Question: An 82-year-old asymptomatic man presented with an incidental finding of liver lesion on a computed tomography (CT) angiogram performed for infrarenal abdominal aortic aneurysm repair surveillance. He had a history of bladder cancer 7 years prior, with no evidence of disease since the end of the treatment. He did not have history of liver disease or immunosuppression. At presentation, his laboratory examinations were normal. He underwent abdominal magnetic resonance imaging (MRI) that showed a 3.5 × 3.0-cm liver mass in segment II/IVA; the mass was T2-weighted images mildly hyperintense (Figure A, arrow) and T1-weighted image hypointense (Figure B, arrow) to the background liver, and demonstrated hyperenhancement in the arterial phase (Figure C, arrow), and heterogeneous enhancement and capsule on the delayed phase (Figure D, arrow).
  • Persistent Fever and Abdominal Pain in a Young Woman With Budd-Chiari Syndrome

    • Elisa Liverani,
    • Antonio Colecchia,
    • Giuseppe Mazzella
    Published online: January 17, 2018
    p495-497
    Question: A 23-year-old woman with Budd-Chiari syndrome in treatment with warfarin was admitted to our unit because of the persistence of fever, severe abdominal pain, diarrhea, and marked weight loss. Her medical history included recurrent oral and genital aphthous ulcers, arthritis, and erythema nodosum. Two months before admission, she underwent urgent left hemicolectomy for a massive intestinal hemorrhage. Treatment with corticosteroids was started after diagnosing probable Behçet’s disease (BD).

Electronic Clinical Challenges and Images in GI

  • Enteritis and Rapid-Onset Renal Dysfunction in a Previously Healthy Adult

    • Divya B. Bhatt,
    • Anil Seetharam
    Published online: January 29, 2018
    e1-e3
    Question: A 49-year-old Caucasian man with a past medical history of hyperlipidemia presented with colicky, generalized abdominal pain of 3 weeks’ duration. He had traveled to Mexico 3 months prior; however, he denied sick contacts or antibiotic usage, ingested bottled water exclusively, and adhered to a vegan diet. Three days before presentation, he developed a bilateral lower extremity purpuric rash (Figure A) and intermittent melenic stool. Upon presentation, he was noted to have a leukocytosis of 30,300/mm3, creatinine of 0.8 mg/dL, hemoglobin of 15.7 g/dL, platelets of 287,000/mm3, and an International Normalized Ratio of 1.2.
    Online Only
  • A Rare Cause of Chronic Anemia and Recurrent Bowel Obstruction

    • Shan-Ming Chen,
    • Teng-Fu Tsao,
    • Hsiang-Lin Lee
    Published online: January 19, 2018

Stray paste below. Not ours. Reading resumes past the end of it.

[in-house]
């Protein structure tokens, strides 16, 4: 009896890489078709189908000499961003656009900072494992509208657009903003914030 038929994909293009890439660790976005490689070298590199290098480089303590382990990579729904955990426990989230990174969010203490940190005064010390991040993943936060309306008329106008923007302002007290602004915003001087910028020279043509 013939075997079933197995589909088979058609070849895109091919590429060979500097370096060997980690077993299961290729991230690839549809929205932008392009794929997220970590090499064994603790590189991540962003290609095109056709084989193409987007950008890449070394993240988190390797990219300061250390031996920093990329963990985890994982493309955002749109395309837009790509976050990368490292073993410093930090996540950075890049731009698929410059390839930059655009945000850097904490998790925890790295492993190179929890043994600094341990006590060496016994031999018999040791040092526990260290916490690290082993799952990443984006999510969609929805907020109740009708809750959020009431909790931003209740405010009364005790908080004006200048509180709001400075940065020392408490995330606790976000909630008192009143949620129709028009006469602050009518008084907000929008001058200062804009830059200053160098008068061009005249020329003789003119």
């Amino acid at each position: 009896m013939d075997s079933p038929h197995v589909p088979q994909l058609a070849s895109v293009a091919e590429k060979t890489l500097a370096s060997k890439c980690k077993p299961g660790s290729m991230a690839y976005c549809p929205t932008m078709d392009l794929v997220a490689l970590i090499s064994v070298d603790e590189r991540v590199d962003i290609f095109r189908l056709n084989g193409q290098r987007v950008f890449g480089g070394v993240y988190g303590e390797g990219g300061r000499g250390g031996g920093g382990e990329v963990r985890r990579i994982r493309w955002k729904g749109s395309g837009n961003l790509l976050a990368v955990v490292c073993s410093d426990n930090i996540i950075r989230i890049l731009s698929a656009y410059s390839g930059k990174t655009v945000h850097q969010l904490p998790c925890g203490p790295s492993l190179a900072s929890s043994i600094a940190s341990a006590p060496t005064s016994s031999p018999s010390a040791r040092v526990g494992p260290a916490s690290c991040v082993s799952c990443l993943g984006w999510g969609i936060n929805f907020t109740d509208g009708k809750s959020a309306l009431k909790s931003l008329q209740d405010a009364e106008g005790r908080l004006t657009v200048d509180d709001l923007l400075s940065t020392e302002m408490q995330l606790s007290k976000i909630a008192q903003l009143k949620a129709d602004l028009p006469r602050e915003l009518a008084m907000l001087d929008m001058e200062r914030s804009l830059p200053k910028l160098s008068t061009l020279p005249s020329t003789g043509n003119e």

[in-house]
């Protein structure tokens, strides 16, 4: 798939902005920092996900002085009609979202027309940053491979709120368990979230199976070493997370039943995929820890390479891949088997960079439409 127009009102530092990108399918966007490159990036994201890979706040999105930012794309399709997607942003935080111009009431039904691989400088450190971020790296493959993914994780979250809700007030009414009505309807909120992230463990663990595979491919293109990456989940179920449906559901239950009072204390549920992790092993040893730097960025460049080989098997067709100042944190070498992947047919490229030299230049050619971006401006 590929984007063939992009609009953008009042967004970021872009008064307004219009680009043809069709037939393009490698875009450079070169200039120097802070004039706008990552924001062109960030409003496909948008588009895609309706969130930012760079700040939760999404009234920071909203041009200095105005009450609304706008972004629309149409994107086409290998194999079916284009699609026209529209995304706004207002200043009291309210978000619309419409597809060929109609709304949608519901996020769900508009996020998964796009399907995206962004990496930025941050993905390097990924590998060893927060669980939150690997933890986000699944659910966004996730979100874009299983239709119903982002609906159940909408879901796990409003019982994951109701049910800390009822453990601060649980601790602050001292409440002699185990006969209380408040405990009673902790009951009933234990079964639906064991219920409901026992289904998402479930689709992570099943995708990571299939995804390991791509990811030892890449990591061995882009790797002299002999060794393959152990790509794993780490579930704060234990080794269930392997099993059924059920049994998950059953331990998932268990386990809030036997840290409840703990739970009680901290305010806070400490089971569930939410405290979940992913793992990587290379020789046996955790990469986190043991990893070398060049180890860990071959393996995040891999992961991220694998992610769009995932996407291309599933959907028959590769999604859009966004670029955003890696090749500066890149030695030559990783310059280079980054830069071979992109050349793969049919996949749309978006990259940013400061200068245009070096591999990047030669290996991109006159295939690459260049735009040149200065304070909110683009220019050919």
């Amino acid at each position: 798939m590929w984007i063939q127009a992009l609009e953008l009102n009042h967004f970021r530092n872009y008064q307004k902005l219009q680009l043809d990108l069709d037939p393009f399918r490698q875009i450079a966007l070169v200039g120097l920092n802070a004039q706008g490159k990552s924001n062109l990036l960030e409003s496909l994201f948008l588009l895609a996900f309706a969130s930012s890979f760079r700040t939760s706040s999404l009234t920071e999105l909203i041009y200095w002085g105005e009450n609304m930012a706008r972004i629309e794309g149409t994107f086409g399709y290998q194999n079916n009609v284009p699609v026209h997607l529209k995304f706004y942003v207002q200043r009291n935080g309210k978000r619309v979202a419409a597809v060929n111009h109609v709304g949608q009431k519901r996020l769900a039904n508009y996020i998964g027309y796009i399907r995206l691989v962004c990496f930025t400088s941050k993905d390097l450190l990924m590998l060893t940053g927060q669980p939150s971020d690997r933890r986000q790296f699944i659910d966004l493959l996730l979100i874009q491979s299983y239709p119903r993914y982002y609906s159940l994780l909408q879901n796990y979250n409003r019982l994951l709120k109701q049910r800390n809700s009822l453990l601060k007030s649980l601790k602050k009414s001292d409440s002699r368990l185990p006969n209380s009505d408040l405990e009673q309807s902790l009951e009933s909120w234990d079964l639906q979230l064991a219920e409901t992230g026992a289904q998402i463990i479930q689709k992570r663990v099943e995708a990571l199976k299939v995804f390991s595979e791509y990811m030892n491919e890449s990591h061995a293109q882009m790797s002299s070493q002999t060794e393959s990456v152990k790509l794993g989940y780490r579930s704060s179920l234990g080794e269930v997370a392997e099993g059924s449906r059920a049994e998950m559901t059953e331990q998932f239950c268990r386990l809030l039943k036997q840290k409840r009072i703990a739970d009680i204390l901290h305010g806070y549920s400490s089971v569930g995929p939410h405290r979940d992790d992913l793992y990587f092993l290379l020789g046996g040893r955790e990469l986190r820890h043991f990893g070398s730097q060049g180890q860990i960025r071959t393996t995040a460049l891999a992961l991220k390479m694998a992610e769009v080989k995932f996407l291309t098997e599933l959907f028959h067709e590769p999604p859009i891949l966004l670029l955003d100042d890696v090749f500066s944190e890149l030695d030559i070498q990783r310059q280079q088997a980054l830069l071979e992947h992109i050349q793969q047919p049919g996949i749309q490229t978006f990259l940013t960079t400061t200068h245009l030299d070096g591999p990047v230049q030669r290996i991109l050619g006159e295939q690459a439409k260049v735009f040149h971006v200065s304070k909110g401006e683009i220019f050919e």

e4-e7
    Question: A 12-year-old boy presented with a history of iron deficiency anemia for which he had taken oral iron supplementation for 2 years. He also complained of intermittent right hip pain in recent years. He had no weight loss, no prolonged fever or abdominal pain, and had regular bowel movements, except for dark-colored stool at times. He was referred to our pediatric clinic because his stool was guaiac positive, where his hemoglobin level was 6.6 g/dL and platelet count, blood clotting time, C-reactive protein level, and urinalysis results were normal.
    Online Only
  • A Flat Tire in the Colon

    • Vincent Zimmer,
    • Philipp A. Schnabel,
    • Frank Lammert
    Published online: January 17, 2018
    e8-e9
    Question: A 45-year-old man with no significant medical history except for vague intermittent abdominal pain was referred for an endoscopic second opinion after previous colonoscopy had been pertinent for multiple segmental submucosal lesions. Previous mucosal histopathology was nonspecific and, computed tomography was considered to exhibit uncomplicated diverticulosis.
    Online Only
  • An Unusual Cause of Abdominal Pain in a Young, Hypertensive Female

    • Kevin L. Huang,
    • Yih C. Lin,
    • Kellee L. Oller
    Published online: January 17, 2018
    e10-e11
    Question: A 21-year-old woman of Indian descent presented with subacute left upper quadrant abdominal pain. The pain was sharp, severe, and elicited by food. She denied diarrhea, constipation, and weight loss. Her past medical history was significant for hypertension diagnosed as a teenager and ischemic stroke, attributed to Moya-Moya disease, and treated with stenting and bypass of the left middle cerebral and internal carotid arteries. Her medications included amlodipine, aspirin, and topiramate.
    Online Only
  • Unusual Cause of Dysphagia

    • Vincent Verdier,
    • Minh Dung Ngo,
    • Richard Petit
    Published online: July 13, 2017
    e12-e13
    Question: A 94-year-old man was referred to the gastroenterologist complaining of dysphagia associated with impaired general condition. He underwent antrectomy and segmental colectomy for intestinal obstruction 40 years ago. He denied smoking and alcoholism. He reported having a semisolid diet for many years. Physical examination without any particularity. Upper gastrointestinal endoscopy showed difficulty to pass through an extrinsic compression of the posterior pharyngoesophageal wall (Figure A).
    Online Only
  • An Elderly Woman With Upper Abdominal Pain and a 60-Pound Weight Loss

    • Dalbir S. Sandhu,
    • Andrew M. Bellizzi,
    • Rami El Abiad
    Published online: July 13, 2017
    e14-e15